Liposomal vaccines: clinical status and immunological presentation for humoral and cellular immunity

Ann N Y Acad Sci. 1995 May 31;754:143-52. doi: 10.1111/j.1749-6632.1995.tb44447.x.


Liposomes have been proposed as vehicles for vaccines against parasitic and viral illnesses. Experimental vaccines against malaria, HIV, hepatitis A, and influenza virus have been shown to be safe and highly immunogenic in several human trials. Analysis of the intracellular trafficking patterns of liposomal antigen reveals that after being phagocytosed by macrophages, liposomal antigen readily escapes from endosomes into the cytoplasm of the macrophages. It is proposed that liposomal peptide antigen can enter either the Golgi apparatus or the endoplasmic reticulum and thereby interact with MHC class II or class I molecules. The intracellular cytoplasmic trafficking patterns of liposomal antigens raise the possibility that liposomes may have utility in human vaccines for induction of either humoral immunity or cytotoxic T lymphocytes.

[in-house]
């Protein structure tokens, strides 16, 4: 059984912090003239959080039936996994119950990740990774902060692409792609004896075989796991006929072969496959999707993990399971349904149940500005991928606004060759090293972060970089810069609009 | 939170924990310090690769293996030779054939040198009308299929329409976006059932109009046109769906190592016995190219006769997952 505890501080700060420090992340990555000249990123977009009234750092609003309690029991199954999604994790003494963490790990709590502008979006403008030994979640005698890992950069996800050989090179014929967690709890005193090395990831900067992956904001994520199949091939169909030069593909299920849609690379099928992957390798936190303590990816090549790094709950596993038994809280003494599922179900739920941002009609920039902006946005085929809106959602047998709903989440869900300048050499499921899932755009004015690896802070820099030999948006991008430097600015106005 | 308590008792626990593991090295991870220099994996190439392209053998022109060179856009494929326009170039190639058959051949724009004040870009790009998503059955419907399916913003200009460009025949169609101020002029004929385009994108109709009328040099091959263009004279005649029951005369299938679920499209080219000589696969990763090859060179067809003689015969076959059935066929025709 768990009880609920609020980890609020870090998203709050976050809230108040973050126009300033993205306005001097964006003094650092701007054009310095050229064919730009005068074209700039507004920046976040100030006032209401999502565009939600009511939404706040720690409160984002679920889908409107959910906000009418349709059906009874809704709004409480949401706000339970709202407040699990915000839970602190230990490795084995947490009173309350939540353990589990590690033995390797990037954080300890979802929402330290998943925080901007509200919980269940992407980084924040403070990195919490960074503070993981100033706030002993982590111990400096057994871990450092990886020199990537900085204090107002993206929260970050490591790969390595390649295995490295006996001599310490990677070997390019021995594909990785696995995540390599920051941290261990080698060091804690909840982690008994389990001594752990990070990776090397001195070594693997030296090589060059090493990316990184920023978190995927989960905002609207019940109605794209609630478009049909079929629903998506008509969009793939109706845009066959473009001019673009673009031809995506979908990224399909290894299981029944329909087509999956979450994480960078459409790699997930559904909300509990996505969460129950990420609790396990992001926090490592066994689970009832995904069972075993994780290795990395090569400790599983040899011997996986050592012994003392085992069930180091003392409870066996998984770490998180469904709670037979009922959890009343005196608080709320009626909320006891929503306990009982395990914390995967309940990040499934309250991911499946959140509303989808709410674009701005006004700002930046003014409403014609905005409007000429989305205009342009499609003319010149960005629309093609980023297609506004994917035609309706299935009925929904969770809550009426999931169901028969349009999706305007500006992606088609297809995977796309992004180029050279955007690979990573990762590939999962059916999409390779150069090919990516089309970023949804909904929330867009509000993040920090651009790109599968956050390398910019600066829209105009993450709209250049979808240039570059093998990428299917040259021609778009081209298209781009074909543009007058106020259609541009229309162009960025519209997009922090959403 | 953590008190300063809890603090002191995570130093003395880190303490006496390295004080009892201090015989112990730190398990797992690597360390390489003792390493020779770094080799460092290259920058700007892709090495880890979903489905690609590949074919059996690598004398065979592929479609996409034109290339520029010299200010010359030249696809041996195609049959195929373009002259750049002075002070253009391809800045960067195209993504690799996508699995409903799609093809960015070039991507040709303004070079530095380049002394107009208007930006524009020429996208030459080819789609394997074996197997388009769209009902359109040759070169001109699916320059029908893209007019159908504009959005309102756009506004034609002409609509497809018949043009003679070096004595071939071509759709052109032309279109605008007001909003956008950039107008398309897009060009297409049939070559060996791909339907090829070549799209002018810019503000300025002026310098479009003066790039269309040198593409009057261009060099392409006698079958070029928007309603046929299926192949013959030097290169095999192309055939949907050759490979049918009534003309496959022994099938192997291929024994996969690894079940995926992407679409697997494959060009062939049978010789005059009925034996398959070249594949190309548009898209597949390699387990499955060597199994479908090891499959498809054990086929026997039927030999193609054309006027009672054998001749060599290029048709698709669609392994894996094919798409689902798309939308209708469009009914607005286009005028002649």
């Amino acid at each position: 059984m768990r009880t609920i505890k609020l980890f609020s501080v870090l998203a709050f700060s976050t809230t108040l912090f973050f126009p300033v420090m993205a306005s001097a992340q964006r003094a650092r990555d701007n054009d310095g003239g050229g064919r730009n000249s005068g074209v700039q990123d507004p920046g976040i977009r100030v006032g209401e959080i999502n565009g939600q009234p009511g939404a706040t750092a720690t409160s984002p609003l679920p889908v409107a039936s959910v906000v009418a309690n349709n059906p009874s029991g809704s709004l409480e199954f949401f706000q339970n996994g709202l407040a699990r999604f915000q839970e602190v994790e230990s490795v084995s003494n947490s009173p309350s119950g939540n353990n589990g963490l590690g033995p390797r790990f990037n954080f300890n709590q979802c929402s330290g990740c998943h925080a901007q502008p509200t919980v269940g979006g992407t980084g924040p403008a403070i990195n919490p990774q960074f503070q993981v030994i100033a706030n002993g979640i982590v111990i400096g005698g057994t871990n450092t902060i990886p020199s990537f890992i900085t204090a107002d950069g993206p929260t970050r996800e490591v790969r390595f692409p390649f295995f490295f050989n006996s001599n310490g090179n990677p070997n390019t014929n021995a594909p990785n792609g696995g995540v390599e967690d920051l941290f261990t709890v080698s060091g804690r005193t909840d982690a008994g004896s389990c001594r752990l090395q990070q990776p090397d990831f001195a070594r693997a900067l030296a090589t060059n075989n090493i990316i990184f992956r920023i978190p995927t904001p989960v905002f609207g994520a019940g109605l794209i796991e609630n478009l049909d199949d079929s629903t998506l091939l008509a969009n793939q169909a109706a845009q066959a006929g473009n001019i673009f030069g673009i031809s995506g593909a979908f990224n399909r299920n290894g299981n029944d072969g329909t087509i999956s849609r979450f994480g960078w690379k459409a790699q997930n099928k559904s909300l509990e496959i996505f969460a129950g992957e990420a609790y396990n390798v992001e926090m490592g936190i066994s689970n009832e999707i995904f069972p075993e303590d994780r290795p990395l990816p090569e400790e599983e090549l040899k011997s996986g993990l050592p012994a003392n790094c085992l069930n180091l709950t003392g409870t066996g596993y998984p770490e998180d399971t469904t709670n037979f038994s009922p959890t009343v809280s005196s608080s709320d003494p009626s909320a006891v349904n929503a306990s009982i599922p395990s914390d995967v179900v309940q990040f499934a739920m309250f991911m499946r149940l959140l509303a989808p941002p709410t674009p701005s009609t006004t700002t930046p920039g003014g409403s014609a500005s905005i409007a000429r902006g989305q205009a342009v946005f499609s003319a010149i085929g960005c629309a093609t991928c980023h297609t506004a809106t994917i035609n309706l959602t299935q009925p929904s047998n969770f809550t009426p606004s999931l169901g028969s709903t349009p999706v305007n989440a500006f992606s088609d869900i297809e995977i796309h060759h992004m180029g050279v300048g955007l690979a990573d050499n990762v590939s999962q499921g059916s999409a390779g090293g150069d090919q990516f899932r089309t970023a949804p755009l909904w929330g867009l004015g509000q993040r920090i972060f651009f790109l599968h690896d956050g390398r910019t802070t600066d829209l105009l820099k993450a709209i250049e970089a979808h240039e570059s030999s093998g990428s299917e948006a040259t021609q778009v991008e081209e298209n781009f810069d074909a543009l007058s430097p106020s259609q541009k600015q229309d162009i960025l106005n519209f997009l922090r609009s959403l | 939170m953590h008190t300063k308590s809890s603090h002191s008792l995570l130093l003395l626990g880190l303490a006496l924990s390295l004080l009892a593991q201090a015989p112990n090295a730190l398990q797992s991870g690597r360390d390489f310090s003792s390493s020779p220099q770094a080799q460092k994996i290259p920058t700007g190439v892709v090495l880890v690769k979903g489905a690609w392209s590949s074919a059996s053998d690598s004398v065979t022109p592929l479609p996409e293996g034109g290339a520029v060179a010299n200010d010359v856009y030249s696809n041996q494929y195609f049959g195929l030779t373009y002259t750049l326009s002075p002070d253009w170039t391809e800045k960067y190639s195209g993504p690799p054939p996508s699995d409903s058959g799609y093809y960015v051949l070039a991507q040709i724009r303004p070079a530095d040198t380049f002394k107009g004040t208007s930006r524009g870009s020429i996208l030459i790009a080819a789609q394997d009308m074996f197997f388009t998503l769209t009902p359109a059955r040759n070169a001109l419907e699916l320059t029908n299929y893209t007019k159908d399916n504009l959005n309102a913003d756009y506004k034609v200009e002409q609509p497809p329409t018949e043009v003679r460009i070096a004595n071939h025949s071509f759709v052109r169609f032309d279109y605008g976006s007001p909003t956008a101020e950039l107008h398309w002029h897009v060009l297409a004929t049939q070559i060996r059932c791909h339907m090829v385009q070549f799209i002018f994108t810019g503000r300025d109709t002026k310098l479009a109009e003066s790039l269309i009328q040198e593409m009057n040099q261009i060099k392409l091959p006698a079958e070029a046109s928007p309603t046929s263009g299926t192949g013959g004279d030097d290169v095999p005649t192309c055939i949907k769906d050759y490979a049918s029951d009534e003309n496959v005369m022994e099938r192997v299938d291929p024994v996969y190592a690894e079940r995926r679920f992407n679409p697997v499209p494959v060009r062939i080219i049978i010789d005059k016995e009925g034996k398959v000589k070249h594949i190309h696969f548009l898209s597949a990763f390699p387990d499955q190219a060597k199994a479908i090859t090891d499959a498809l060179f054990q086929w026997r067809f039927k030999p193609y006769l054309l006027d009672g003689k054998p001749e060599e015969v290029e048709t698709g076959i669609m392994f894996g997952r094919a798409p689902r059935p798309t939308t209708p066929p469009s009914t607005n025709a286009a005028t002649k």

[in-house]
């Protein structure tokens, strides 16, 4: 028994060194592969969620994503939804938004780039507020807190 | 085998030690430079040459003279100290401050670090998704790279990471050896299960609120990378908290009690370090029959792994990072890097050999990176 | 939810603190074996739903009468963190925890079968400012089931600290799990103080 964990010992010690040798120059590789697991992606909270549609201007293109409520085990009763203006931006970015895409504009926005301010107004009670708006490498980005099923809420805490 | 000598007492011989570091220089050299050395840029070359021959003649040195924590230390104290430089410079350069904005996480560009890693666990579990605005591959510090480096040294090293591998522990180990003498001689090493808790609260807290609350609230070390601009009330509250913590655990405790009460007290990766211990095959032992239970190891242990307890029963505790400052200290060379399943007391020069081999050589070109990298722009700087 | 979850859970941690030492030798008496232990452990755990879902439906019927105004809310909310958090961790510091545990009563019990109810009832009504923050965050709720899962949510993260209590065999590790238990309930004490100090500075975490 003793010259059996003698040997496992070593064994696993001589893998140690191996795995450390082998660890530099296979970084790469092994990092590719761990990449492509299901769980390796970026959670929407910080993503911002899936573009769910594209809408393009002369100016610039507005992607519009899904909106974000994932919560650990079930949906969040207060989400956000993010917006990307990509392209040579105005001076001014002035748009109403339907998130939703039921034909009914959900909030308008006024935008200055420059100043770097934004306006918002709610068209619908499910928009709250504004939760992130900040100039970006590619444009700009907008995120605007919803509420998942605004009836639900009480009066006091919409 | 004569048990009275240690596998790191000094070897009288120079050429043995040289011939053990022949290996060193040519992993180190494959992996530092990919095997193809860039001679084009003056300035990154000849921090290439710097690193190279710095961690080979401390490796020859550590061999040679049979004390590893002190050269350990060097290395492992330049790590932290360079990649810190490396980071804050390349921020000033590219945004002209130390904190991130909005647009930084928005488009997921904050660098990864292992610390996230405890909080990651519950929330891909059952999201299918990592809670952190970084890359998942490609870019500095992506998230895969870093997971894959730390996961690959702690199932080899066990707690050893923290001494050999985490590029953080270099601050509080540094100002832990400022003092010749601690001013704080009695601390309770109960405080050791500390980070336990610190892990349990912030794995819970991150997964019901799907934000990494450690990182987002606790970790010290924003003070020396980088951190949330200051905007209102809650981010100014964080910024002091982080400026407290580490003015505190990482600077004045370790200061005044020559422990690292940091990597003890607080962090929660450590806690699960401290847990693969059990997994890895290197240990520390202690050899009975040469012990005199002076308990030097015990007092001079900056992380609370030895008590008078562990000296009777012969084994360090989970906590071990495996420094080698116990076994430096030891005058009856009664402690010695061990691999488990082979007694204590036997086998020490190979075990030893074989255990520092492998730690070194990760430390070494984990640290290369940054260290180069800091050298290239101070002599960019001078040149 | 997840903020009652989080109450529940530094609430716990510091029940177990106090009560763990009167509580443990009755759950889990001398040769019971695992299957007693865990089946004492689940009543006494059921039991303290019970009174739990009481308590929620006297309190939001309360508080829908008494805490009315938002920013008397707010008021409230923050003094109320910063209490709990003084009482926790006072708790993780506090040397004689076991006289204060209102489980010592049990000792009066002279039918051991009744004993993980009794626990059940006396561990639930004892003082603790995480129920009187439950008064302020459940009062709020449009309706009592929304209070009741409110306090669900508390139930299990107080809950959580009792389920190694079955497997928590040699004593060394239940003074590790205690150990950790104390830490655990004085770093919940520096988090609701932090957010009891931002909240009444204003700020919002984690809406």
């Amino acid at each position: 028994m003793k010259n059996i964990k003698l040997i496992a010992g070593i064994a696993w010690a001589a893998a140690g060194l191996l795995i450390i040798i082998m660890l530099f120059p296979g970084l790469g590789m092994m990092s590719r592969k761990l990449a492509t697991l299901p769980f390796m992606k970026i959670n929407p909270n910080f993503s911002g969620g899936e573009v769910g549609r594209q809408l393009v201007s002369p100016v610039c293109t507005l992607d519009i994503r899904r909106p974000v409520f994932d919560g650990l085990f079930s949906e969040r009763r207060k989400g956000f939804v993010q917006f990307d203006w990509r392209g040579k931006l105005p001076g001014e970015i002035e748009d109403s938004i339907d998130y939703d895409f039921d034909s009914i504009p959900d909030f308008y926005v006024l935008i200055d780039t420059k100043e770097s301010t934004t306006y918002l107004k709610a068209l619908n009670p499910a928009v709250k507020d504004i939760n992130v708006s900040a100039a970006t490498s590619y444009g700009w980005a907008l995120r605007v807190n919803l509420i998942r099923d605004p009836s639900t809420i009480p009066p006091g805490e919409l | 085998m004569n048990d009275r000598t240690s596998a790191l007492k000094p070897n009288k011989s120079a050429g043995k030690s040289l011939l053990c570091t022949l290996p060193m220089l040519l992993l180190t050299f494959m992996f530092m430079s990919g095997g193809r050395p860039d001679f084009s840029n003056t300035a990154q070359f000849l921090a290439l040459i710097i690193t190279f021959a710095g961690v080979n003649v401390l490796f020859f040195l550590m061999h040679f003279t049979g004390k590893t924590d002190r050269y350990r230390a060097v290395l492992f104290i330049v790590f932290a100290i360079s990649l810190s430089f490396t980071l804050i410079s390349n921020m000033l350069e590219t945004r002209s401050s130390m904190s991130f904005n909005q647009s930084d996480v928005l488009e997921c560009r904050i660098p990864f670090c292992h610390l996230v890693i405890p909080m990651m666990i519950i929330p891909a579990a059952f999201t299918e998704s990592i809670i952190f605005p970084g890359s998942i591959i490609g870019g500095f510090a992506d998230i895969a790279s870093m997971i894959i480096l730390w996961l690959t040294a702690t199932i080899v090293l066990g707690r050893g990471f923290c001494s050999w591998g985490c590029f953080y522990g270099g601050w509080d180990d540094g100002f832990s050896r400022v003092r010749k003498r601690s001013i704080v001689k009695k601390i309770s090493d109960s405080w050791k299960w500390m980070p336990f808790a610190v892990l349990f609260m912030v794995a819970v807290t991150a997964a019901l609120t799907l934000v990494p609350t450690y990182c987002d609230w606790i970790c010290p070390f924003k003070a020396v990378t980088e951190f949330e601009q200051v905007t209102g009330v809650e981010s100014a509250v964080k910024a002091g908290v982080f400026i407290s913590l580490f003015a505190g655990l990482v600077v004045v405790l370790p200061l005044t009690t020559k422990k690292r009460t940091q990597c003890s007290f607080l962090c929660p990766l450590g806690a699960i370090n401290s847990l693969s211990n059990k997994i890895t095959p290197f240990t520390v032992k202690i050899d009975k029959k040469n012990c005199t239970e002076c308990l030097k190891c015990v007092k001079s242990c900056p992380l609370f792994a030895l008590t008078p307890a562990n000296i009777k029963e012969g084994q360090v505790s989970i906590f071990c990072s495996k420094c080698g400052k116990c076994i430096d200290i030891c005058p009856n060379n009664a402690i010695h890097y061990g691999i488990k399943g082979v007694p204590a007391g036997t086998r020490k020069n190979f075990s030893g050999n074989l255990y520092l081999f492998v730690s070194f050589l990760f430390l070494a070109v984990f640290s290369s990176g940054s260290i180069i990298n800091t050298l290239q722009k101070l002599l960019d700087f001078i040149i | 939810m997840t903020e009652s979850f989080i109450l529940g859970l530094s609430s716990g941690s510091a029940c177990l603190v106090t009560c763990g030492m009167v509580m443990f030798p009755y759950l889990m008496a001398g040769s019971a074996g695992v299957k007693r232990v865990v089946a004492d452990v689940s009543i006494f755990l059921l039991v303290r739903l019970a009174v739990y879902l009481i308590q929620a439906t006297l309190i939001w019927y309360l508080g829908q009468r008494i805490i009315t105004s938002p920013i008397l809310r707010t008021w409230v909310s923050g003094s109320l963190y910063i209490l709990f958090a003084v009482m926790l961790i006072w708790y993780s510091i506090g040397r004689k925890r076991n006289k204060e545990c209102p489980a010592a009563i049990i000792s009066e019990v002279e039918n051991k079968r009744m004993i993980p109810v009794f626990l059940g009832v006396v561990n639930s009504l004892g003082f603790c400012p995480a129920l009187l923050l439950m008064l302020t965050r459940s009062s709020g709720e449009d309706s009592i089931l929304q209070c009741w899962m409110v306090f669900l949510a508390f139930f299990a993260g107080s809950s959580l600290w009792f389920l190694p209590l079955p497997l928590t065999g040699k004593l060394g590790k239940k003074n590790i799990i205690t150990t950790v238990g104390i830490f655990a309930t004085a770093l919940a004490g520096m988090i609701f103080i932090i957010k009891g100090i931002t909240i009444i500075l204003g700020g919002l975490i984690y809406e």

Publication types

  • Clinical Trial
  • Review

MeSH terms

  • Adjuvants, Immunologic
  • Antibody Formation
  • Antigen-Presenting Cells / immunology
  • Antigen-Presenting Cells / metabolism
  • Antigens / metabolism
  • Antigens, Protozoan / immunology
  • Biological Transport
  • Histocompatibility Antigens Class I / metabolism
  • Histocompatibility Antigens Class II / metabolism
  • Humans
  • Immunity, Cellular
  • Lipid A / immunology
  • Liposomes*
  • Macrophages / immunology
  • Malaria Vaccines / administration & dosage
  • Vaccines / administration & dosage*


  • Adjuvants, Immunologic
  • Antigens
  • Antigens, Protozoan
  • Histocompatibility Antigens Class I
  • Histocompatibility Antigens Class II
  • Lipid A
  • Liposomes
  • Malaria Vaccines
  • Vaccines